Game a Week: Week 19


*WARNING* You probably want to turn your speakers down first.


I started this week thinking that my week 19 game would be the result of a game jam that I’d be participating in at the end of the week.

Obviously, that didn’t go so well.

I hadn’t really been thinking about a game idea as I wanted to save all of my creative juices for the jam (in addition, I didn’t want to come into the jam with a pre-conceived notion of what I’d like to make). Then, by the time the whole debacle was over, I was fairly emotionally and creatively drained and needed a few days to recuperate.

I was afraid that I would have a failure for the second time in row due to this whole situation.

Luckily, after we escaped from the set – I was able to stay at the house of Rich Lemarchand (big big thank you to Rich for taking a bunch of us in for a few days) where my creative juices were very swiftly returned.  One of the many many books in Rich’s house (which, according to him, is only a fraction of the books he actually owns) was a book by the name of Poemotion 1. It’s an interactive book that creates tiny animations when you slide a semi-transparent insert over each page.  It’s a fascinating book that I slowly became obsessed with over the next few days (seriously, I almost tried to sneak it out). It got me thinking about movement and shapes, which led to me thinking about sine waves.

Ultimately it inspired me to try creating a game based on using sine waves to make things move.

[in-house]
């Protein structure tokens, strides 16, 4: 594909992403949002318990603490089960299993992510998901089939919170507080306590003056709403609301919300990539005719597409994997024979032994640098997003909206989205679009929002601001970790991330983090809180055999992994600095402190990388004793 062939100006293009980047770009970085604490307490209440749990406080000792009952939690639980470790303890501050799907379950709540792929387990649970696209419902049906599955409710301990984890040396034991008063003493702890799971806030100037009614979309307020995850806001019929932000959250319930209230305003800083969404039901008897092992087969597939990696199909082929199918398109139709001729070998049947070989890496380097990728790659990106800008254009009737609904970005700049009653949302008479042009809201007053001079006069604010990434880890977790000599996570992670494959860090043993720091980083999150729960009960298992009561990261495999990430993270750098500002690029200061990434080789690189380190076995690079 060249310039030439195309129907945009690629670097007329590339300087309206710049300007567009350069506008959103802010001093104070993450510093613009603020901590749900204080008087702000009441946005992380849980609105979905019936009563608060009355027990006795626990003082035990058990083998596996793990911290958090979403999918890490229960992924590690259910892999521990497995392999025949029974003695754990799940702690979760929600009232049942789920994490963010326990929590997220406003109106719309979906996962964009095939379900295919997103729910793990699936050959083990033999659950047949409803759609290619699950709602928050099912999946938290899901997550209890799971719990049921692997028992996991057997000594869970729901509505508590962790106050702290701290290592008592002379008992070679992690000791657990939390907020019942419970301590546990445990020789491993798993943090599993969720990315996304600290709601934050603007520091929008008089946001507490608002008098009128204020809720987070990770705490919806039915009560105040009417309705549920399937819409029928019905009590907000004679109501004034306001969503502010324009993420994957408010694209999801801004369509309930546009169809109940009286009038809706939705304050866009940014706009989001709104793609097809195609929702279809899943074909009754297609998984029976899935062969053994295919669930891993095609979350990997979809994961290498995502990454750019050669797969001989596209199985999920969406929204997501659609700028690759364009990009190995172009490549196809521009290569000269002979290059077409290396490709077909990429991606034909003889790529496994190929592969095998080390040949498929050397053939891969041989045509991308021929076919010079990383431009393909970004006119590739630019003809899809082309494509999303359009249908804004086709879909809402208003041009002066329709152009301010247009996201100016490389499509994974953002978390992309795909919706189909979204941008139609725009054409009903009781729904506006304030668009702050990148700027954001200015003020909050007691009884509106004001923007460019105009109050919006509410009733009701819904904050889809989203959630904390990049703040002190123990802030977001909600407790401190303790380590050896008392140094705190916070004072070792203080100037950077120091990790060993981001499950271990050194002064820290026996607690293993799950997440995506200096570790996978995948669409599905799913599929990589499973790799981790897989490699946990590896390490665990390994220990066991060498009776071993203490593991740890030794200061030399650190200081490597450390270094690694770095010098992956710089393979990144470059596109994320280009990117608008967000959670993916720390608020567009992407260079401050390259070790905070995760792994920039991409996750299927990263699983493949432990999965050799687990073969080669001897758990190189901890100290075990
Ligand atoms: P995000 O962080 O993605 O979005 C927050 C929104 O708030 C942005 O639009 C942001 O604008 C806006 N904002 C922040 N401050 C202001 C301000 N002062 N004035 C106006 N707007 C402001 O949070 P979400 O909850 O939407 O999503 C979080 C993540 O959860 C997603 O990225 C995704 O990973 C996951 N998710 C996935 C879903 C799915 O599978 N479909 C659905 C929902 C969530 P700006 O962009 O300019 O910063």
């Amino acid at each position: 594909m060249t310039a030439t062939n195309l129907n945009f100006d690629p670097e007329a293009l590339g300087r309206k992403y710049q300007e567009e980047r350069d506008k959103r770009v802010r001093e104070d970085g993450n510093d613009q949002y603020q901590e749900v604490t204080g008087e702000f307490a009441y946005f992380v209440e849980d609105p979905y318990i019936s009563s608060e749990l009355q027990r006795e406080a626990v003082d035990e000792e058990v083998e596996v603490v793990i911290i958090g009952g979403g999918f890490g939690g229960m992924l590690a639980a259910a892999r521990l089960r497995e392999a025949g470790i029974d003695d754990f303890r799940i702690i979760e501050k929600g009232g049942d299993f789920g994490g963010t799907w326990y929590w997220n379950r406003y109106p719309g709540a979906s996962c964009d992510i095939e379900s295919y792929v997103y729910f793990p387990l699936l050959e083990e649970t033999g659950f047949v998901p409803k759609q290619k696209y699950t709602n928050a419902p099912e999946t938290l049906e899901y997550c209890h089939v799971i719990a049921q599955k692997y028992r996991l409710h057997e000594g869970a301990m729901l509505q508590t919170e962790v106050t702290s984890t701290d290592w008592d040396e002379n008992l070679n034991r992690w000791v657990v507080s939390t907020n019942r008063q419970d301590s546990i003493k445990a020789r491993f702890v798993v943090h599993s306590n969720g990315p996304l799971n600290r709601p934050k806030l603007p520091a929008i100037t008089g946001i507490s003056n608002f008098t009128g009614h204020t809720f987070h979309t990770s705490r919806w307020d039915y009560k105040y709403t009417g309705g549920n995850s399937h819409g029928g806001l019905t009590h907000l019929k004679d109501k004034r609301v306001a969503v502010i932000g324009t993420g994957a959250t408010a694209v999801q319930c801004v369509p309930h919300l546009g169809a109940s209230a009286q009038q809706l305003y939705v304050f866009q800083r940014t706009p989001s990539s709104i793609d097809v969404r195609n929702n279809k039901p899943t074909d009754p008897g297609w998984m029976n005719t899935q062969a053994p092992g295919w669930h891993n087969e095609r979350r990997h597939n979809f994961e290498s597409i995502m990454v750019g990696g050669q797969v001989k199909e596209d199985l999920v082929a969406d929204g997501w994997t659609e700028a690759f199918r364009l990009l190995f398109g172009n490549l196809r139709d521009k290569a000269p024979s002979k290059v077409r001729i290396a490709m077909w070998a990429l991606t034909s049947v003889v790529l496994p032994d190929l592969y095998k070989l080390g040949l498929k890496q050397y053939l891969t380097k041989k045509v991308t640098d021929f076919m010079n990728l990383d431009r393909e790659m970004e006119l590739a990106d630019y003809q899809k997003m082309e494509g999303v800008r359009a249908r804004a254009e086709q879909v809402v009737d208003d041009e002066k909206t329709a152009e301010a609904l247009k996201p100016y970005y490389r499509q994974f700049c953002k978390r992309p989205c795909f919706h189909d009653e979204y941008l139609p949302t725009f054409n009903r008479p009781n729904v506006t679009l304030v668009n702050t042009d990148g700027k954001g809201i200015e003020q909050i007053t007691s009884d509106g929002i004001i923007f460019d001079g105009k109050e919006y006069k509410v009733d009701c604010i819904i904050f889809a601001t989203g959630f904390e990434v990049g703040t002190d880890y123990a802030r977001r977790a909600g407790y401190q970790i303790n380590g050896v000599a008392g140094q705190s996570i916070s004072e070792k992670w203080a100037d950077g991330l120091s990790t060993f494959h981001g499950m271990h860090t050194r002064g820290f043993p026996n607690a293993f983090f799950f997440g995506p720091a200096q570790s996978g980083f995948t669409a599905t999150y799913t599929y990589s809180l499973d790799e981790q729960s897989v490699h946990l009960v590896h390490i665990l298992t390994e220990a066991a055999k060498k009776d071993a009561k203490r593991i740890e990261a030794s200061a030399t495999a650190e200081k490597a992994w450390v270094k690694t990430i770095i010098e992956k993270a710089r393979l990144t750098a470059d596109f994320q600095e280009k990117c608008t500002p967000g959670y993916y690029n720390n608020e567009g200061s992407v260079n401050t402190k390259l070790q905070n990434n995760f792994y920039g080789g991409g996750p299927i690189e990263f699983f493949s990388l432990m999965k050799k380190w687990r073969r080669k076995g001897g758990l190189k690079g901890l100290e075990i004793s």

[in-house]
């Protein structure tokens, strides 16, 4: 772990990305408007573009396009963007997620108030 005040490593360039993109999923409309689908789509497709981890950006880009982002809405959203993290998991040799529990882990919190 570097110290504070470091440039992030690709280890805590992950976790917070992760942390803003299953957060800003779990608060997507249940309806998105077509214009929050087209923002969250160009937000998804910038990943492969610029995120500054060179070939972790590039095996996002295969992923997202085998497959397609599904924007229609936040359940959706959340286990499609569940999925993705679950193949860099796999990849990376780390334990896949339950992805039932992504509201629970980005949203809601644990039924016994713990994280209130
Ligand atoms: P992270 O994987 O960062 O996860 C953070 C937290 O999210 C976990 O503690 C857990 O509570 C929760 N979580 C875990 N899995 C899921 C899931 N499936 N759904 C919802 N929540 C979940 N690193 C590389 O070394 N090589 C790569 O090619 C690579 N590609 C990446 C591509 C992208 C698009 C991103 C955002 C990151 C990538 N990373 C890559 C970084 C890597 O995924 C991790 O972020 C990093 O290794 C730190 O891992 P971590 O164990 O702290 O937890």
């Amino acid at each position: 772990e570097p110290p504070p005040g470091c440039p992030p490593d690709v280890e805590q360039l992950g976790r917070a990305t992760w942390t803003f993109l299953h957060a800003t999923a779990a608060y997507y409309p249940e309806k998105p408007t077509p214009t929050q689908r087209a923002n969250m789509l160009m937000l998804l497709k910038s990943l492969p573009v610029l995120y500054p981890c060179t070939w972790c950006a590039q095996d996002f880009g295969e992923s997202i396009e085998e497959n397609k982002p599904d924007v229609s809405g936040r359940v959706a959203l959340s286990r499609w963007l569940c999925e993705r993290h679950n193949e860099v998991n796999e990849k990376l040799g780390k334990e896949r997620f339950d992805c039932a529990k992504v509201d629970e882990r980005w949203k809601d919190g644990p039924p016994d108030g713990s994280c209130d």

What went right

The fact that I was able to create anything in the days after the whole GAME_JAM debacle was pretty amazing. I was so drained and frustrated over the whole thing that I couldn’t even think about games. I tried to channel my ill feelings into a creative endeavor, but it just felt so wrong to put those feelings into a project.

I took a lot of inspiration from the environment around me after the jam, and I think that helped me a lot. I took in the visuals and the creativity that surrounded me by staying at Rich’s as well as working out of Glitch City and channeled THAT into a new project.

What went wrong

I didn’t have a lot of time to work on this as I had assumed that I would have a different means of achieving a game this week.  This means that when I ran into issues such as how the collision detection was working, I had to gloss over it and fudge a lot of interactions between objects. It resulted in a pretty bad feeling and difficult game.

I wasn’t able to use the bad things that happened throughout the week as inspiration as I had hoped I would be able to.  I had so much emotion about this thing that happened to me and I hoped that I would be able to channel that into something creative. I was disappointed that all I could manage to do was be angry.

What I learned

Sometimes things don’t go quite according to plan – it’s always good to have a few contingency plans. Also, collision detection in Unity doesn’t work quite the way I thought it did.

Oh also, don’t sign a contract you’re not 100% comfortable with and it’s okay to walk away from a shitty situation. Also, the indie community is amazing and full of love <3

1 Response

  1. Hi there,
    I played your game and liked the idea.
    I think you may try adding more options for the controls?, maybe to use wasd and arrows to control the bars, because this will let you change both at the same time, with mouse input you cant, if you move the arrow too low or too up, it gets out of the scroll control, so you loose control.
    It seams as you are fighting “against the tide”, did you try putting the “collector” in the middle and the possibility to change the tide’s direction?, like if it were a pong but using tides instead of a paddle.
    Im also developing in Unity, was wondering, are you using sin, cos functions on cubes colliders array?.
    Thank you for sharing your experience,

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